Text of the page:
Essay on Gainesboro Machine Tools
In mid September 2005, Ashley Swenson, the chief financial officer of this large CAD/CAM equipment manufacturer must decide whether to pay out dividends to the firm¡¦s shareholders or repurchase stock. If Swenson chooses to pay out dividends, she must also decide on the magnitude of the payout. A subsidiary question is whether the firm should embark on a campaign of corporate-image advertising and change its corporate name to reflect its new outlook. The case serves a review of the many practical aspects of the dividend and share buyback decisions, including(1) signaling effects, (2) clientele effects, and (3) finance and investment implications of increasing dividend payout and share repurchase decisions.
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Zero ¡V dividend payout:
As mentioned in the case and by Gainesboro¡¦s management, having a zero-dividend policy would not significantly hurt the company with regards to its investor relations. In fact, due to recent technological advancements and new product issues, the company could be justified in withholding dividends from shareholders by reinvesting earnings to achieve greater growth and solidify market share. Advantages of following this alternative are as mentioned a positive cash flow, no need to borrow to pay dividends, long-term strategy that focuses on intrinsic value, and the ability to create a platform upon which Gainesboro can operate from in strength.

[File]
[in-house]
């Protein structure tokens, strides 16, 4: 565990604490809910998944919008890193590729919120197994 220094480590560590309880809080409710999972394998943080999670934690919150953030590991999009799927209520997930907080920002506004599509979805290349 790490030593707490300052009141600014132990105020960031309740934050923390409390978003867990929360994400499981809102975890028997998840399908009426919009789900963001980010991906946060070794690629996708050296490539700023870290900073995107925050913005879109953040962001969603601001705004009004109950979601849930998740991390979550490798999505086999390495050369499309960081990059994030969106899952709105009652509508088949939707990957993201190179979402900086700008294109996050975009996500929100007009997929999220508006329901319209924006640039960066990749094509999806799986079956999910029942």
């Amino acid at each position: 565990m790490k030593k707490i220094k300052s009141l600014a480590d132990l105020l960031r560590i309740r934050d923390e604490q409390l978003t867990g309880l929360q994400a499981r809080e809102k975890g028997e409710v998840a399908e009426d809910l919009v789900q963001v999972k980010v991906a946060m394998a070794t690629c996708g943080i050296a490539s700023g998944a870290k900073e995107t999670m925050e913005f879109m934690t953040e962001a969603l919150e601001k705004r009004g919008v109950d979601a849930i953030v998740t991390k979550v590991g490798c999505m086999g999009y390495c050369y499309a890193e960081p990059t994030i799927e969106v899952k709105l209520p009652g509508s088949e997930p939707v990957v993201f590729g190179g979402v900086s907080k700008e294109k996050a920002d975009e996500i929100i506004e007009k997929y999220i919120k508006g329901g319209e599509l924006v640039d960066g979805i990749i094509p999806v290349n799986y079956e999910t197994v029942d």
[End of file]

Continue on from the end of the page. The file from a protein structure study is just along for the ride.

The disadvantages of following this approach is that it deviates away from the company¡¦s traditional past and can be viewed by investors as signs of financial trouble or inability to generate substantial returns. This can be dangerous as Gainesboro relies upon equity for the majority of financing (78%), and a mass exodus by investors could seriously hinder any growth or future prospects the company does have.
40 percent dividend payout:
A 40% dividend is almost the exact reversal of the latter alternative, where the advantages of continuing to payout high